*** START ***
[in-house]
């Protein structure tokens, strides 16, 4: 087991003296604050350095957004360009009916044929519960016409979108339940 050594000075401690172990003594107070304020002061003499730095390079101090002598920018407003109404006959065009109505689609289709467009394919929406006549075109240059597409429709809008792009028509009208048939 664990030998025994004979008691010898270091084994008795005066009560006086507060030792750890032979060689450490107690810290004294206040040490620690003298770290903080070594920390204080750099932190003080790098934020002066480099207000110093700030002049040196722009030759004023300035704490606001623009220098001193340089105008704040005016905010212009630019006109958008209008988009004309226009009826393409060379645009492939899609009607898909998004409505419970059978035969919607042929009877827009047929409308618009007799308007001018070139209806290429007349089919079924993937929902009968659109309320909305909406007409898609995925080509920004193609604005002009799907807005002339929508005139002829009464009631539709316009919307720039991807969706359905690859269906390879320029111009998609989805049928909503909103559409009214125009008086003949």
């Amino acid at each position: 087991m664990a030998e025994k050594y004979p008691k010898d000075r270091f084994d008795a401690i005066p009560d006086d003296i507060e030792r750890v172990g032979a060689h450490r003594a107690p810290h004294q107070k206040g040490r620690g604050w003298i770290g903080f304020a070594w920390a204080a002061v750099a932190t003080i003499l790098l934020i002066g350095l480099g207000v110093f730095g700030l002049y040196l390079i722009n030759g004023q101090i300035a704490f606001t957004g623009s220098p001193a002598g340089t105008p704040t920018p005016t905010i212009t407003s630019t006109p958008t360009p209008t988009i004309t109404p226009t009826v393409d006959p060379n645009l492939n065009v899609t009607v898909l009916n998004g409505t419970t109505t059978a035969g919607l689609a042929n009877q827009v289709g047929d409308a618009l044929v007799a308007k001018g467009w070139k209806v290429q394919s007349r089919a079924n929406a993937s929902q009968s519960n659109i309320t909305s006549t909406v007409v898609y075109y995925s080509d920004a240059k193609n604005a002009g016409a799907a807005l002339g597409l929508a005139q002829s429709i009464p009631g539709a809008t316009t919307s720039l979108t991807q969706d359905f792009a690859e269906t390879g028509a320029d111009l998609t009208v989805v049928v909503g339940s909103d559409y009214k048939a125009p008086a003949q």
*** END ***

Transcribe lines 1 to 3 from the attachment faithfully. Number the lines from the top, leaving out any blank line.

[in-house]
């Protein structure tokens, strides 16, 4: 087991003296604050350095957004360009009916044929519960016409979108339940 050594000075401690172990003594107070304020002061003499730095390079101090002598920018407003109404006959065009109505689609289709467009394919929406006549075109240059597409429709809008792009028509009208048939 664990030998025994004979008691010898270091084994008795005066009560006086507060030792750890032979060689450490107690810290004294206040040490620690003298770290903080070594920390204080750099932190003080790098934020002066480099207000110093700030002049040196722009030759004023300035704490606001623009220098001193340089105008704040005016905010212009630019006109958008209008988009004309226009009826393409060379645009492939899609009607898909998004409505419970059978035969919607042929009877827009047929409308618009007799308007001018070139209806290429007349089919079924993937929902009968659109309320909305909406007409898609995925080509920004193609604005002009799907807005002339929508005139002829009464009631539709316009919307720039991807969706359905690859269906390879320029111009998609989805049928909503909103559409009214125009008086003949």
């Amino acid at each position: 087991m664990a030998e025994k050594y004979p008691k010898d000075r270091f084994d008795a401690i005066p009560d006086d003296i507060e030792r750890v172990g032979a060689h450490r003594a107690p810290h004294q107070k206040g040490r620690g604050w003298i770290g903080f304020a070594w920390a204080a002061v750099a932190t003080i003499l790098l934020i002066g350095l480099g207000v110093f730095g700030l002049y040196l390079i722009n030759g004023q101090i300035a704490f606001t957004g623009s220098p001193a002598g340089t105008p704040t920018p005016t905010i212009t407003s630019t006109p958008t360009p209008t988009i004309t109404p226009t009826v393409d006959p060379n645009l492939n065009v899609t009607v898909l009916n998004g409505t419970t109505t059978a035969g919607l689609a042929n009877q827009v289709g047929d409308a618009l044929v007799a308007k001018g467009w070139k209806v290429q394919s007349r089919a079924n929406a993937s929902q009968s519960n659109i309320t909305s006549t909406v007409v898609y075109y995925s080509d920004a240059k193609n604005a002009g016409a799907a807005l002339g597409l929508a005139q002829s429709i009464p009631g539709a809008t316009t919307s720039l979108t991807q969706d359905f792009a690859e269906t390879g028509a320029d111009l998609t009208v989805v049928v909503g339940s909103d559409y009214k048939a125009p008086a003949q």